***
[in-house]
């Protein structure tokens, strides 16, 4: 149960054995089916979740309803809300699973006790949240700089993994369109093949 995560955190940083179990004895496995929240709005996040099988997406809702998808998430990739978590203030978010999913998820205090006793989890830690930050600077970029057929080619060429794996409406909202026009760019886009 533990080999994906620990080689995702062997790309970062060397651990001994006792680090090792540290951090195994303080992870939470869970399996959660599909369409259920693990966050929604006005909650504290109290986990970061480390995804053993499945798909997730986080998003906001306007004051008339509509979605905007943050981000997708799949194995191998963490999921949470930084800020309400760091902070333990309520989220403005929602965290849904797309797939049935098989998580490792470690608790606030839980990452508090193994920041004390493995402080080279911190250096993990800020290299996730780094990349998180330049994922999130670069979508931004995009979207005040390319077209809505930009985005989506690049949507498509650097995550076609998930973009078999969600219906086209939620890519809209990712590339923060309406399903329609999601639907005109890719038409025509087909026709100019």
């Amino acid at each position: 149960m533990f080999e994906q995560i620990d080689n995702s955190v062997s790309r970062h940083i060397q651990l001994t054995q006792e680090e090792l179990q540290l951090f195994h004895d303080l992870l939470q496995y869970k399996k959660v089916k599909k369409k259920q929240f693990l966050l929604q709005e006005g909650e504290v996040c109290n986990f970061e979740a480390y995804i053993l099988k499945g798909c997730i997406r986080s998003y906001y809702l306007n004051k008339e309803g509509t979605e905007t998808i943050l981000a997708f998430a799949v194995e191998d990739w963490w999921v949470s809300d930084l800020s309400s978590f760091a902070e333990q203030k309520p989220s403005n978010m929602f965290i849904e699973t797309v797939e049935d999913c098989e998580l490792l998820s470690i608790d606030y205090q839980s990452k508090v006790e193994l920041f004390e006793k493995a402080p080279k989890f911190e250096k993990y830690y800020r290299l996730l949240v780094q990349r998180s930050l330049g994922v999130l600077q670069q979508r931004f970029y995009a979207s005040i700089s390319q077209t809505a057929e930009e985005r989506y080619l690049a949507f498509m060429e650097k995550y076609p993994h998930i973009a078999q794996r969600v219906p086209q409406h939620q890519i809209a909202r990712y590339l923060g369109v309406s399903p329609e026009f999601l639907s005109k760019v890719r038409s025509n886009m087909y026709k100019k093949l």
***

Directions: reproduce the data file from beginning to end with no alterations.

[in-house]
């Protein structure tokens, strides 16, 4: 149960054995089916979740309803809300699973006790949240700089993994369109093949 995560955190940083179990004895496995929240709005996040099988997406809702998808998430990739978590203030978010999913998820205090006793989890830690930050600077970029057929080619060429794996409406909202026009760019886009 533990080999994906620990080689995702062997790309970062060397651990001994006792680090090792540290951090195994303080992870939470869970399996959660599909369409259920693990966050929604006005909650504290109290986990970061480390995804053993499945798909997730986080998003906001306007004051008339509509979605905007943050981000997708799949194995191998963490999921949470930084800020309400760091902070333990309520989220403005929602965290849904797309797939049935098989998580490792470690608790606030839980990452508090193994920041004390493995402080080279911190250096993990800020290299996730780094990349998180330049994922999130670069979508931004995009979207005040390319077209809505930009985005989506690049949507498509650097995550076609998930973009078999969600219906086209939620890519809209990712590339923060309406399903329609999601639907005109890719038409025509087909026709100019």
């Amino acid at each position: 149960m533990f080999e994906q995560i620990d080689n995702s955190v062997s790309r970062h940083i060397q651990l001994t054995q006792e680090e090792l179990q540290l951090f195994h004895d303080l992870l939470q496995y869970k399996k959660v089916k599909k369409k259920q929240f693990l966050l929604q709005e006005g909650e504290v996040c109290n986990f970061e979740a480390y995804i053993l099988k499945g798909c997730i997406r986080s998003y906001y809702l306007n004051k008339e309803g509509t979605e905007t998808i943050l981000a997708f998430a799949v194995e191998d990739w963490w999921v949470s809300d930084l800020s309400s978590f760091a902070e333990q203030k309520p989220s403005n978010m929602f965290i849904e699973t797309v797939e049935d999913c098989e998580l490792l998820s470690i608790d606030y205090q839980s990452k508090v006790e193994l920041f004390e006793k493995a402080p080279k989890f911190e250096k993990y830690y800020r290299l996730l949240v780094q990349r998180s930050l330049g994922v999130l600077q670069q979508r931004f970029y995009a979207s005040i700089s390319q077209t809505a057929e930009e985005r989506y080619l690049a949507f498509m060429e650097k995550y076609p993994h998930i973009a078999q794996r969600v219906p086209q409406h939620q890519i809209a909202r990712y590339l923060g369109v309406s399903p329609e026009f999601l639907s005109k760019v890719r038409s025509n886009m087909y026709k100019k093949l």